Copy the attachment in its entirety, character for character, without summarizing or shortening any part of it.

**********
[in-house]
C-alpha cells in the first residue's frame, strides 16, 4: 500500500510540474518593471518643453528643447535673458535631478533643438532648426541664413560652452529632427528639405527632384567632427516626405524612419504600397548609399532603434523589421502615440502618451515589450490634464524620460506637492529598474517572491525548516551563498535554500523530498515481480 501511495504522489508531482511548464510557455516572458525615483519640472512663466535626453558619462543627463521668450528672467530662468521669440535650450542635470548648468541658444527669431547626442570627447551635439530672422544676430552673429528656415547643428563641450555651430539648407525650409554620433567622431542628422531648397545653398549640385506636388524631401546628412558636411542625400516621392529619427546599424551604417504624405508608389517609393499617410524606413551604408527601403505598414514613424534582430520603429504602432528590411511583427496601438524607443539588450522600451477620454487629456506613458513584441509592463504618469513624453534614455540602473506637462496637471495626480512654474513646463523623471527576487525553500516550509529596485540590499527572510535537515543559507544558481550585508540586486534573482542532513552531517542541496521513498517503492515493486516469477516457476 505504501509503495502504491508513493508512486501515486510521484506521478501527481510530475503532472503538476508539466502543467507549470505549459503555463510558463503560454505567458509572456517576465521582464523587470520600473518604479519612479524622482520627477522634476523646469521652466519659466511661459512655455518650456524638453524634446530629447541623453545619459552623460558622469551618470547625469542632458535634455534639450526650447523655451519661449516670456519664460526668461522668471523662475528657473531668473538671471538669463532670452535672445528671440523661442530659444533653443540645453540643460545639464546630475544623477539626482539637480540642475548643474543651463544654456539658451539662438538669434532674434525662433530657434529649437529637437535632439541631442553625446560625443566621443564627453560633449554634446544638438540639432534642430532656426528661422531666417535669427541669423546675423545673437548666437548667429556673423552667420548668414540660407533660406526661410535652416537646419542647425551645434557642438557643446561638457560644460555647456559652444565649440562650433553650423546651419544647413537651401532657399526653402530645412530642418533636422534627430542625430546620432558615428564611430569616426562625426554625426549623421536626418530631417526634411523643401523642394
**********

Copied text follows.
[in-house]
C-alpha cells in the first residue's frame, strides 16, 4: 500500500510540474518593471518643453528643447535673458535631478533643438532648426541664413560652452529632427528639405527632384567632427516626405524612419504600397548609399532603434523589421502615440502618451515589450490634464524620460506637492529598474517572491525548516551563498535554500523530498515481480 501511495504522489508531482511548464510557455516572458525615483519640472512663466535626453558619462543627463521668450528672467530662468521669440535650450542635470548648468541658444527669431547626442570627447551635439530672422544676430552673429528656415547643428563641450555651430539648407525650409554620433567622431542628422531648397545653398549640385506636388524631401546628412558636411542625400516621392529619427546599424551604417504624405508608389517609393499617410524606413551604408527601403505598414514613424534582430520603429504602432528590411511583427496601438524607443539588450522600451477620454487629456506613458513584441509592463504618469513624453534614455540602473506637462496637471495626480512654474513646463523623471527576487525553500516550509529596485540590499527572510535537515543559507544558481550585508540586486534573482542532513552531517542541496521513498517503492515493486516469477516457476 505504501509503495502504491508513493508512486501515486510521484506521478501527481510530475503532472503538476508539466502543467507549470505549459503555463510558463503560454505567458509572456517576465521582464523587470520600473518604479519612479524622482520627477522634476523646469521652466519659466511661459512655455518650456524638453524634446530629447541623453545619459552623460558622469551618470547625469542632458535634455534639450526650447523655451519661449516670456519664460526668461522668471523662475528657473531668473538671471538669463532670452535672445528671440523661442530659444533653443540645453540643460545639464546630475544623477539626482539637480540642475548643474543651463544654456539658451539662438538669434532674434525662433530657434529649437529637437535632439541631442553625446560625443566621443564627453560633449554634446544638438540639432534642430532656426528661422531666417535669427541669423546675423545673437548666437548667429556673423552667420548668414540660407533660406526661410535652416537646419542647425551645434557642438557643446561638457560644460555647456559652444565649440562650433553650423546651419544647413537651401532657399526653402530645412530642418533636422534627430542625430546620432558615428564611430569616426562625426554625426549623421536626418530631417526634411523643401523642394